Academic journal article
By Zachorowska-Mazurkiewicz, Anna
Journal of Economic Issues , Vol. 41, No. 2
It is often stressed in economic papers that modern industrial and post-industrial societies are organized according to economic rationality, and the role of allocation is the most important one. If this were true, the participation rate of men and women in an occupational system should be shaped by the same factors in the same degree. There are, however, different factors that define the social and occupational position of men and women. Hence, social institutions shape the situation of women in the labor market. The situation of women depends on institutional solutions typical for a certain region or country, since it has evolved in different ways and as a result is not homogenous today. The historically defined position of women in society and the economy is hard to redefine based on features of the variety of institutions, for example a resistance to change. However, even though institutions are rigid, there are ways to influence them. One way used to change reality, is an ideology. This paper addresses if this is an efficient one.
The economic system is part of the greater social (or socio-cultural) system in which it is embedded (Gruchy 1987), so it may be referred to as a sub-system. According to Gruchy (1987, 42), "the ongoing economic system is a historic-cultural product" and people who are parts of that system behave according to its rules when it comes to economic activities. Therefore, they are not rational individuals whose main goal is maximizing profits or satisfaction, but members of a society, and their behavior is an outcome of rules that define this particular society. Economic activity takes place within an institutional framework, thus, rules that defined this activity may be referred to as institutions.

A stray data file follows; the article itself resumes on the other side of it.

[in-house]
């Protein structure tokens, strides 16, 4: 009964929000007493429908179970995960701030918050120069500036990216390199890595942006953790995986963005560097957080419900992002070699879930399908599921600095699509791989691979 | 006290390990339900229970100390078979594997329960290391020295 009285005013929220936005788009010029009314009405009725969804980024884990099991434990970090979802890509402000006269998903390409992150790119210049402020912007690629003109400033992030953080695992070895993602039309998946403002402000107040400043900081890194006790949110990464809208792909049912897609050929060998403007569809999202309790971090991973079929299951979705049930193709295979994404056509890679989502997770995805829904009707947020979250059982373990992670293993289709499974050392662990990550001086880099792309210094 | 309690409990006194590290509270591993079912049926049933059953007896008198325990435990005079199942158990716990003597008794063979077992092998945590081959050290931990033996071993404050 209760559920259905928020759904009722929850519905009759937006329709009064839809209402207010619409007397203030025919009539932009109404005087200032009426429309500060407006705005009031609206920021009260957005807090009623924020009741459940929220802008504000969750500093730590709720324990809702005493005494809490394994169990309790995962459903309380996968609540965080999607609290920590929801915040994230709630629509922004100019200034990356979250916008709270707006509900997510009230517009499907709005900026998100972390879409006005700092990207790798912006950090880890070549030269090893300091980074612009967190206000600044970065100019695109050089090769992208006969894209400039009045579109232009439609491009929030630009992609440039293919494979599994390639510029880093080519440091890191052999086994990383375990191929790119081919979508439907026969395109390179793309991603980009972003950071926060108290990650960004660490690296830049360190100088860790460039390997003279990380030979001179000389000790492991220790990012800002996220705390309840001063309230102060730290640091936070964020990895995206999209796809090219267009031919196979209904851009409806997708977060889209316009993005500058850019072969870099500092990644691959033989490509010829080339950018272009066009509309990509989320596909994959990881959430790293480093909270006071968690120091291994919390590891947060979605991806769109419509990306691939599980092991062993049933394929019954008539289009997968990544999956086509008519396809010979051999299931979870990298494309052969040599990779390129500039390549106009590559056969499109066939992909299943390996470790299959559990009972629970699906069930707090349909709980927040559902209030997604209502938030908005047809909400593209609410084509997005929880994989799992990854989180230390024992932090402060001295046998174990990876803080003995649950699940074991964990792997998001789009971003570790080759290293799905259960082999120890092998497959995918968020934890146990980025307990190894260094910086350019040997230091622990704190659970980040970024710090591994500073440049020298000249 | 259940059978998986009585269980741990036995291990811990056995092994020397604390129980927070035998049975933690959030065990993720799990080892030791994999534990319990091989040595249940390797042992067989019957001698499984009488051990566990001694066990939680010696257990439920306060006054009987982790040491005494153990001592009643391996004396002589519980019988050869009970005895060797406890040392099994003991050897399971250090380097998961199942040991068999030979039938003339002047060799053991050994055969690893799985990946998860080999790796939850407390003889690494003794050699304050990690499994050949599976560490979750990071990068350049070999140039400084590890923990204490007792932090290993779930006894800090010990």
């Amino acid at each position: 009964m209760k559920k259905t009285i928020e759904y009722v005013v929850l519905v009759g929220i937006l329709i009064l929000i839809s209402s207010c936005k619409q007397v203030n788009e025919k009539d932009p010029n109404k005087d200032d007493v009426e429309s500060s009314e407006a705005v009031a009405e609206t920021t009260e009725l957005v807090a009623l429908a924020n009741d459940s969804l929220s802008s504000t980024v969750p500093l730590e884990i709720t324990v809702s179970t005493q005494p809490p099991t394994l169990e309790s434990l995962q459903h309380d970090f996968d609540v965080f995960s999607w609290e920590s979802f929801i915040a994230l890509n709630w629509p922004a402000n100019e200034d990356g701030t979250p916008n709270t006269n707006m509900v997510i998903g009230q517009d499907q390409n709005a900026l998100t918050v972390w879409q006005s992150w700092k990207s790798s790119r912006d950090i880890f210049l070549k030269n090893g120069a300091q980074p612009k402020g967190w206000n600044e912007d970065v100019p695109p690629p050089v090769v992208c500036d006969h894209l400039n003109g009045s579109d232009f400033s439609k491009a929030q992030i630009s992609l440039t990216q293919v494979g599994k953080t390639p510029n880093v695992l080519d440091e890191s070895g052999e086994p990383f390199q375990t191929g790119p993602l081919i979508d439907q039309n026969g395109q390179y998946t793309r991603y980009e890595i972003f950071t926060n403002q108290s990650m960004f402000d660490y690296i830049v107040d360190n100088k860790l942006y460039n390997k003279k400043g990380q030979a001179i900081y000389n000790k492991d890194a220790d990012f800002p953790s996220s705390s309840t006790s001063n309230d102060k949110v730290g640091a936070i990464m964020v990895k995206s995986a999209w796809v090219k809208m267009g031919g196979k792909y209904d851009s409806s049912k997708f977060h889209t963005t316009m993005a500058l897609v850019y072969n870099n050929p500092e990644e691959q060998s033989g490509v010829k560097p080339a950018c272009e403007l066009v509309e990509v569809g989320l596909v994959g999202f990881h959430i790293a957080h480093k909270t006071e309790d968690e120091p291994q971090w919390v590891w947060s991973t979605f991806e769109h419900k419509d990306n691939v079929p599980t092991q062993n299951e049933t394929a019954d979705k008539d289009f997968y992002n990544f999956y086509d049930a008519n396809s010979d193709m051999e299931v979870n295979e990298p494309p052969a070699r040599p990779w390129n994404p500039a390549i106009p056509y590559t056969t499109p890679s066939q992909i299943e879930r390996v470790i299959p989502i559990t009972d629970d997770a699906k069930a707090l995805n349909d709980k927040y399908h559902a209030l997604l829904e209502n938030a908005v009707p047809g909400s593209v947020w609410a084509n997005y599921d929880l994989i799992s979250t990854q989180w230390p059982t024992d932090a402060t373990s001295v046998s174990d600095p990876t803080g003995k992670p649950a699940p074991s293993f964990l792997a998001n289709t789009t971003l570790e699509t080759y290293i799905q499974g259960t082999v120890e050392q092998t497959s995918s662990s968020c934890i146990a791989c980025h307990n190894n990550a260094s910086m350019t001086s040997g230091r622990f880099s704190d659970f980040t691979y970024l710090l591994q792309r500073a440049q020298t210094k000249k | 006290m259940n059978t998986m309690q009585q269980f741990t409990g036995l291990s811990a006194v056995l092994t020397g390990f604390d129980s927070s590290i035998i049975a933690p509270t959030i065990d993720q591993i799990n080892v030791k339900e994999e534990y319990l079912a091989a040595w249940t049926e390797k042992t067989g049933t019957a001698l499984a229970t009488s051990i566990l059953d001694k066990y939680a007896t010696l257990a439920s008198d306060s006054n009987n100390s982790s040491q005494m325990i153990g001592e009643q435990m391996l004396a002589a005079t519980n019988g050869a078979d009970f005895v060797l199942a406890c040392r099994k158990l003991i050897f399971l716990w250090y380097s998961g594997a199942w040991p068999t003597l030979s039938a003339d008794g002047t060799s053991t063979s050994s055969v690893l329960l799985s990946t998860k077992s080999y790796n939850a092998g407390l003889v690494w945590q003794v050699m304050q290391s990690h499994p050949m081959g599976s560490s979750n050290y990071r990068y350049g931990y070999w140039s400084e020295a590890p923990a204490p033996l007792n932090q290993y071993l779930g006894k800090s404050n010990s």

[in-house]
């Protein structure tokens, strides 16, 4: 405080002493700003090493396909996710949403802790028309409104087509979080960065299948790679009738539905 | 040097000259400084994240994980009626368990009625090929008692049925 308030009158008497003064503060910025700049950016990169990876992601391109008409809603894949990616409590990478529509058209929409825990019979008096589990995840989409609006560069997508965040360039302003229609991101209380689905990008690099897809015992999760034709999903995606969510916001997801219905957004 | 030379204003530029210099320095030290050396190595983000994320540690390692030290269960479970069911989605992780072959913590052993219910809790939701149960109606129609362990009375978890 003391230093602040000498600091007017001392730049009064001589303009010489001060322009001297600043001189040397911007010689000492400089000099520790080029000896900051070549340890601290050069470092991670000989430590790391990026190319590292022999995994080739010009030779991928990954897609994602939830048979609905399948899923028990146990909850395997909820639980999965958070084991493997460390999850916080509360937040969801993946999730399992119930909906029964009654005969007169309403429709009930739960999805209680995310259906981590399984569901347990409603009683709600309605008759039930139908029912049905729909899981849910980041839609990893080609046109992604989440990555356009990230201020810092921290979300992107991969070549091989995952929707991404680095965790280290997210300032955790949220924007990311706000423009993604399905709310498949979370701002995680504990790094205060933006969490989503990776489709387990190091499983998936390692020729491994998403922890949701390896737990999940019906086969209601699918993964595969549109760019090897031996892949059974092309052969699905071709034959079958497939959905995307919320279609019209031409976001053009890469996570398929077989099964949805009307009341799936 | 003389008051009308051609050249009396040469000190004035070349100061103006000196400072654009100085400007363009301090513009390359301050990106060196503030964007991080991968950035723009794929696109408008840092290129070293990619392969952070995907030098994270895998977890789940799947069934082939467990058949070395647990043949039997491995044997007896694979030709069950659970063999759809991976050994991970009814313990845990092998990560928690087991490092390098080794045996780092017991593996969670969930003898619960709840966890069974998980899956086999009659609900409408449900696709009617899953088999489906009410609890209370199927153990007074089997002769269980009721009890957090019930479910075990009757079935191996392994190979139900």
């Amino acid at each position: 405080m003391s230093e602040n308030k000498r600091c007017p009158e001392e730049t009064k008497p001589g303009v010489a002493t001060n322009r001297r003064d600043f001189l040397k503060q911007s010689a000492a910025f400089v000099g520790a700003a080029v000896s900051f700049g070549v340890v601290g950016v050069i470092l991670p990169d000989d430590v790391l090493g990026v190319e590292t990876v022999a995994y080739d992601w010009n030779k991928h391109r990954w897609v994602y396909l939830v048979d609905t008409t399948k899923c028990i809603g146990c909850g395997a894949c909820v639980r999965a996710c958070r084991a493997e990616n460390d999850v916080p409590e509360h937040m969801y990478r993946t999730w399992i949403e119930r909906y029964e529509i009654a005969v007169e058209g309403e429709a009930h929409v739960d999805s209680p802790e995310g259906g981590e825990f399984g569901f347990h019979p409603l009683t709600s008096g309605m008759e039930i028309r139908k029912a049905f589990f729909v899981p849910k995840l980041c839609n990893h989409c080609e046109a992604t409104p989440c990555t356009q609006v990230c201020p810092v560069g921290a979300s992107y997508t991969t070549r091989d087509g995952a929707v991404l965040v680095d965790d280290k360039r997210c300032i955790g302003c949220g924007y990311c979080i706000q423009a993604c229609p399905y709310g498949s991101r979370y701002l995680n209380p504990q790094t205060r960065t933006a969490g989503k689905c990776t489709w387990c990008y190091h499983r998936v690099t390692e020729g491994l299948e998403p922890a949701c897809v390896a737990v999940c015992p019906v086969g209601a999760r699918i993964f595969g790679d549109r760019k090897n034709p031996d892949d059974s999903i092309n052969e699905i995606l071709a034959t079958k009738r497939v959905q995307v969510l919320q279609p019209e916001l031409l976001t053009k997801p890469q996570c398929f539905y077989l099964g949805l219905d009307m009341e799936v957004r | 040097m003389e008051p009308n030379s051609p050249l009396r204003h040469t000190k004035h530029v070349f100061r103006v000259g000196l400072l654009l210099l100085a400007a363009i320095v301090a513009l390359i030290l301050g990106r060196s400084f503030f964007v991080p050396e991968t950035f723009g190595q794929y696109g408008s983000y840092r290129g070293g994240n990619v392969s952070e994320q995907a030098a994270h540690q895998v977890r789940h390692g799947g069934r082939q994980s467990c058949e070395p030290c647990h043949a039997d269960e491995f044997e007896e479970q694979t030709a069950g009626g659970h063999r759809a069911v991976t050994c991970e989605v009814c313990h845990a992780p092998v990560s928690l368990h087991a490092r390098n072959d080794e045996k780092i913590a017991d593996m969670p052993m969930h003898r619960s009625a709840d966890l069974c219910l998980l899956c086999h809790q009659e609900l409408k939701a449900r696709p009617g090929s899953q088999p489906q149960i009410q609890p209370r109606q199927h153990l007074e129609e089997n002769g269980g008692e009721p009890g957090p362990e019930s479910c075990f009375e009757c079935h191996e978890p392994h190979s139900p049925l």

Institutions are rules and ways of behavior, known to each member of the society because of their everyday use; collective actions that control individual's activities; widely recognized standard social norms; and ways of thinking. Tony Lawson wrote: "Individuals are born into society and exist and develop through it in a way such that their very capacities and personalities, including psychological and other dispositions, are to an extent molded, shaped, formed and continually transformed by the societal conditions" (2003, 204-205). In this sense, institutions are not only boundaries, but they function to shape the very essence of social life (Hodgson  1993).
The influence of the state on society, as well as the national economy, shapes institutions that systematically and constantly regulate the behavior of individuals and social groups in formal and informal ways (Wilkin 1999). (1) Not all institutions are the result of the activity of the state; nevertheless, the ability of the state to influence or even create institutions has a dominant meaning in contemporary societies, because the state creates the basic framework for the institutional functioning of markets.
The considerations over an ideology should begin with the definition of this concept. However, it is not an easy task since the notion of ideology is the subject of many, sometimes very different, definitions. Present day ideologies are most often defined by social scientists as social (or political) systems of ideas, values or prescriptions of groups (or other collectivities), and are connected to organizing or legitimating the actions of that particular group (van Dijk 1998). For van Dijk (1998, 8), ideologies may be defined "as the basis of the social representations shared by members of a group." This means that ideologies allow group members to organize their social beliefs and then act accordingly. Thus, ideologies reflect the fact that our existence is pervaded with values. All of our actions are regarded as "right" or "wrong"; or, as they "ought to be" or "ought not to be" (Mohan and Kinloch 2000).
In this perspective, ideology is the set of beliefs that members of the group collectively have. …